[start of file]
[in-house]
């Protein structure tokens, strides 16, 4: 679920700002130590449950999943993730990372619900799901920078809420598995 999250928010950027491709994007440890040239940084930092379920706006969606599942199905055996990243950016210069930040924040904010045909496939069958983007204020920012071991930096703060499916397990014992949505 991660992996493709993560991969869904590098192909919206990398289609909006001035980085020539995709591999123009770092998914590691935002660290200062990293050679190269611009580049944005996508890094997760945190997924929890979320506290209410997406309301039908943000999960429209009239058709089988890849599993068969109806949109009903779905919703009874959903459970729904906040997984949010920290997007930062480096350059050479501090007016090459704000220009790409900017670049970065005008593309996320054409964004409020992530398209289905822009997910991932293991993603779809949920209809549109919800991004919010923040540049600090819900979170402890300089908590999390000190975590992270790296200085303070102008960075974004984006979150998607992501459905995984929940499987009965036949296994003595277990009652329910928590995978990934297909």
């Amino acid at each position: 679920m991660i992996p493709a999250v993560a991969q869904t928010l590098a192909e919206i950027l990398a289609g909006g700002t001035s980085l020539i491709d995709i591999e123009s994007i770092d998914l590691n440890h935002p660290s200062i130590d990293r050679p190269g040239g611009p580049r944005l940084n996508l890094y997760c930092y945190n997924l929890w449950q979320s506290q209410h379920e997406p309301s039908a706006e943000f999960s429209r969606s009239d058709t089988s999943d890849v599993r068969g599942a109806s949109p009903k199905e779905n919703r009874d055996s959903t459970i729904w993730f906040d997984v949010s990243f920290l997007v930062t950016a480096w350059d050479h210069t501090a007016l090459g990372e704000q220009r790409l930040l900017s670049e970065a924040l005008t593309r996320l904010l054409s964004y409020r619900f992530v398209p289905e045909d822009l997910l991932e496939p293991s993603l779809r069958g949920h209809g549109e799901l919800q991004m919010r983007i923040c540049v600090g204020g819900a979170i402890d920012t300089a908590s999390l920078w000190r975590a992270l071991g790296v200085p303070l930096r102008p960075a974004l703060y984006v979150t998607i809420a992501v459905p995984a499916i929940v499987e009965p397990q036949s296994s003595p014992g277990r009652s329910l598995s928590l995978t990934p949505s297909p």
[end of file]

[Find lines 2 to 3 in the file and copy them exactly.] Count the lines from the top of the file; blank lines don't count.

């Protein structure tokens, strides 16, 4: 679920700002130590449950999943993730990372619900799901920078809420598995 999250928010950027491709994007440890040239940084930092379920706006969606599942199905055996990243950016210069930040924040904010045909496939069958983007204020920012071991930096703060499916397990014992949505 991660992996493709993560991969869904590098192909919206990398289609909006001035980085020539995709591999123009770092998914590691935002660290200062990293050679190269611009580049944005996508890094997760945190997924929890979320506290209410997406309301039908943000999960429209009239058709089988890849599993068969109806949109009903779905919703009874959903459970729904906040997984949010920290997007930062480096350059050479501090007016090459704000220009790409900017670049970065005008593309996320054409964004409020992530398209289905822009997910991932293991993603779809949920209809549109919800991004919010923040540049600090819900979170402890300089908590999390000190975590992270790296200085303070102008960075974004984006979150998607992501459905995984929940499987009965036949296994003595277990009652329910928590995978990934297909």
């Amino acid at each position: 679920m991660i992996p493709a999250v993560a991969q869904t928010l590098a192909e919206i950027l990398a289609g909006g700002t001035s980085l020539i491709d995709i591999e123009s994007i770092d998914l590691n440890h935002p660290s200062i130590d990293r050679p190269g040239g611009p580049r944005l940084n996508l890094y997760c930092y945190n997924l929890w449950q979320s506290q209410h379920e997406p309301s039908a706006e943000f999960s429209r969606s009239d058709t089988s999943d890849v599993r068969g599942a109806s949109p009903k199905e779905n919703r009874d055996s959903t459970i729904w993730f906040d997984v949010s990243f920290l997007v930062t950016a480096w350059d050479h210069t501090a007016l090459g990372e704000q220009r790409l930040l900017s670049e970065a924040l005008t593309r996320l904010l054409s964004y409020r619900f992530v398209p289905e045909d822009l997910l991932e496939p293991s993603l779809r069958g949920h209809g549109e799901l919800q991004m919010r983007i923040c540049v600090g204020g819900a979170i402890d920012t300089a908590s999390l920078w000190r975590a992270l071991g790296v200085p303070l930096r102008p960075a974004l703060y984006v979150t998607i809420a992501v459905p995984a499916i929940v499987e009965p397990q036949s296994s003595p014992g277990r009652s329910l598995s928590l995978t990934p949505s297909p």